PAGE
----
Navigation path

Left navigation

Additional tools

Other available languages: none



European Commissioner for Health and Consumer Protection

Payments & Confidence : How to boost security and fight risk

Conference on "Security of non-cash means of payment"

Brussels, 16 September 2003

Ladies & Gentlemen,


I was very pleased to be asked to make a closing statement at this conference. The question of payment security has been of great interest to me from the moment I first set foot in my office as Commissioner for health and consumer protection.

I was happy to learn that this Conference was heavily oversubscribed. It confirms that the topic of today's conference is of great interest.

I was, however, also worried that so many people from many backgrounds take an interest in a problem that consumers should be entitled to take for granted. Payment systems very much are commodity services like many other every day goods and services. Systems and services that are so common and essential should not be a cause of concern to consumers.

But payments are also more than simple commodities. They are, some say, the arteries and the veins of modern economy. Without payment systems our economy simply does not function.

Today's Conference has focused on whether these worries are justified, and if so, what steps we can take and should take to address and overcome them.

Commission initiatives to date

Consumer confidence in payments is not really a new issue for the Commission. As far back as 1988, the Commission presented a Recommendation on the contractual relationship between issuers and holders of non-cash means of payments. This Recommendation set out what principles and rules the Commission believed should be observed to foster consumer confidence. The Recommendation covered information obligations for the issuer, rights and obligations of issuer and holder, and provisions on the apportionment of liability. In 1997 the Commission updated this Recommendation to take account of technical progress and to remind Member States and payment service providers of the importance of fair contract terms to ensure consumer confidence.

The uptake of these Recommendations by Member States has not been an undivided success. Nevertheless they have become benchmarks against which performance in terms of consumers contractual rights and obligations in the area of payment systems can be measured.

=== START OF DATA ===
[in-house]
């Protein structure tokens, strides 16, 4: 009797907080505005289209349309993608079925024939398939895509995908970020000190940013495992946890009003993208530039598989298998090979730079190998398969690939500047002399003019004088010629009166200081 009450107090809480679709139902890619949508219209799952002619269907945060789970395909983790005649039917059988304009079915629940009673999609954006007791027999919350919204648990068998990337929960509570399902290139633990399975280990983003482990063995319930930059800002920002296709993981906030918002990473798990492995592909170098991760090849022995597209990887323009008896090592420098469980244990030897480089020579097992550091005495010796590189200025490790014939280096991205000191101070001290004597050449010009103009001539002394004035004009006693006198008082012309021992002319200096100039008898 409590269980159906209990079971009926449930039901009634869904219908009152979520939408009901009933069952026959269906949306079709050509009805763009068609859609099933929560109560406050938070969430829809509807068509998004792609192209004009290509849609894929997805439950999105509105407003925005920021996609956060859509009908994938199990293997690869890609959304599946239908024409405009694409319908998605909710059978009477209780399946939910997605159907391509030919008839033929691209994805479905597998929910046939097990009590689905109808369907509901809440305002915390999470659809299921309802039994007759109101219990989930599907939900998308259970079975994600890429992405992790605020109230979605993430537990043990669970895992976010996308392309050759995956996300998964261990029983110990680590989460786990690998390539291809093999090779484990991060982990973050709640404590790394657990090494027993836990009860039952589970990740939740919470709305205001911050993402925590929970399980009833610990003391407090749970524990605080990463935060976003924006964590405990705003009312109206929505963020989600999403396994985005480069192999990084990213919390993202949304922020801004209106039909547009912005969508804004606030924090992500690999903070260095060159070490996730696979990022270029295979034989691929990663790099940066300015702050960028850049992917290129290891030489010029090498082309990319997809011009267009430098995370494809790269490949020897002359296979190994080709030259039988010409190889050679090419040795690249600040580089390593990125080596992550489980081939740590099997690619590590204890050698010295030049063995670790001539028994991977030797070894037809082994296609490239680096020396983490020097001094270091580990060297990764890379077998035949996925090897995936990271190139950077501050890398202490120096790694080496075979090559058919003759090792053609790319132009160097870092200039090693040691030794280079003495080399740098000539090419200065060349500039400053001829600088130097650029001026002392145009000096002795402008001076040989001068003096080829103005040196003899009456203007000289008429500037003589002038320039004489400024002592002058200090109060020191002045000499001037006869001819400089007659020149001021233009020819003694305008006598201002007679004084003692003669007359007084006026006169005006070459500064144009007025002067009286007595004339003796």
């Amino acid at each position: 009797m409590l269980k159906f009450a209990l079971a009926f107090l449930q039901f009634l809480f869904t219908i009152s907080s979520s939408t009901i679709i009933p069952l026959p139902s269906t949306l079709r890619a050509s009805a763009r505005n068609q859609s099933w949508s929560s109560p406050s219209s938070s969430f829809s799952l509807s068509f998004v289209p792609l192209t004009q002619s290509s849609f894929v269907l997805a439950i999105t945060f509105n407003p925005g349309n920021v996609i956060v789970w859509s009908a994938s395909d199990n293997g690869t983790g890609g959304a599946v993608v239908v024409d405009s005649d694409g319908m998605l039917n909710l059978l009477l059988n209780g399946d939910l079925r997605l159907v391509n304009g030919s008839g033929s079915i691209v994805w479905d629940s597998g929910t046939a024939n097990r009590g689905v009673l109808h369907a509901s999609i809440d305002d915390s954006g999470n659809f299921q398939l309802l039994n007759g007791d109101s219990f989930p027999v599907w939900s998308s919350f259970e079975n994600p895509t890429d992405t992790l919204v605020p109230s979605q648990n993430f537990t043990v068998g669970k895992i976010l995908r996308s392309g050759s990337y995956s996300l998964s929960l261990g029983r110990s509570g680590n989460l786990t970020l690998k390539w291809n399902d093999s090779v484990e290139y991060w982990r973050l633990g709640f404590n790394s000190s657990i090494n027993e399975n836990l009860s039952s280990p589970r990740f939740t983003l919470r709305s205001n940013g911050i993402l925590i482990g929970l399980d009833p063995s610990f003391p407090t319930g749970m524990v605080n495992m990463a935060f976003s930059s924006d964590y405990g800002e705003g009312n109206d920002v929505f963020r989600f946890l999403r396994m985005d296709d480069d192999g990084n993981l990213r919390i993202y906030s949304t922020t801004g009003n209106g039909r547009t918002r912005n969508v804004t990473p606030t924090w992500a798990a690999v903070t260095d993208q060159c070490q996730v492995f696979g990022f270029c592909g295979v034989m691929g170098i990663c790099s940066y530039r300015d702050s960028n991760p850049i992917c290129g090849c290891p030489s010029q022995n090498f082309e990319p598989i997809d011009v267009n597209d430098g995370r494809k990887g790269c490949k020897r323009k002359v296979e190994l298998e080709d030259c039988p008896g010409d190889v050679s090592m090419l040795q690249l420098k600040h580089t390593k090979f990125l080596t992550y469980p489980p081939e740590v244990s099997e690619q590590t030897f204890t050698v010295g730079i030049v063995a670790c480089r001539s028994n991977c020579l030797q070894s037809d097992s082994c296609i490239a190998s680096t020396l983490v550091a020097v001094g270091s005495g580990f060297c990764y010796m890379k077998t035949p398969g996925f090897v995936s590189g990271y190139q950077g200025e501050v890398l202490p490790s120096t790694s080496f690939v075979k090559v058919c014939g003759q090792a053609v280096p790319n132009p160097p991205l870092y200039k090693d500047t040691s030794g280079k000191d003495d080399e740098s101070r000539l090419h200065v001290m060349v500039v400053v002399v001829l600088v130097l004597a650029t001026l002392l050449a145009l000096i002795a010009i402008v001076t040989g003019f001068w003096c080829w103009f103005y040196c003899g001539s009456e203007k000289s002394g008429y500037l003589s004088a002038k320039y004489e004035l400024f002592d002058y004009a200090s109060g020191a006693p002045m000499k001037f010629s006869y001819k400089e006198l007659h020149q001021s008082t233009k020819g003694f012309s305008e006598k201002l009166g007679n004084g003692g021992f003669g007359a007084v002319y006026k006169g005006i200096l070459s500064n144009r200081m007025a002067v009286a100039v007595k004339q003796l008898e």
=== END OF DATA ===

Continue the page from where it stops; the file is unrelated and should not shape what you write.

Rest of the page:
The Commission has also put forward legislation to ensure price transparency and performance of cross-border payments, as well as an action plan on combating fraud and counterfeiting.

Work is also progressing on a regulatory framework for the single European payments area in which consumer confidence will play an important role.

All these initiatives aim at contributing to performing, cost-effective, reliable and trustworthy payment systems.

The role of technology in confidence

Various speakers today have illustrated the technological advances that have been made to make payments safer. We have heard about chip cards, cryptography, security standards, mobile payments, etc.. I am confident that this is just the tip of the iceberg and that there are many more technology solutions making their way onto the market.

While I personally have a great interest in technology and technological and IT developments, I am far from an expert. I therefore can not say much about the respective qualities, advantages and disadvantages of systems or technical solutions that have been presented here today.

Nevertheless, I do want to share with you my views on the role of technology in consumer confidence.

Over my years as Commissioner for consumer policy, I have become increasingly aware that the direct effect of security technology on consumer confidence may not be as great as one may hope or expect. In fact, I believe that the more consumers are confronted with security technology and security devices, the more they wonder about the reliability of systems and their vulnerability to fraud.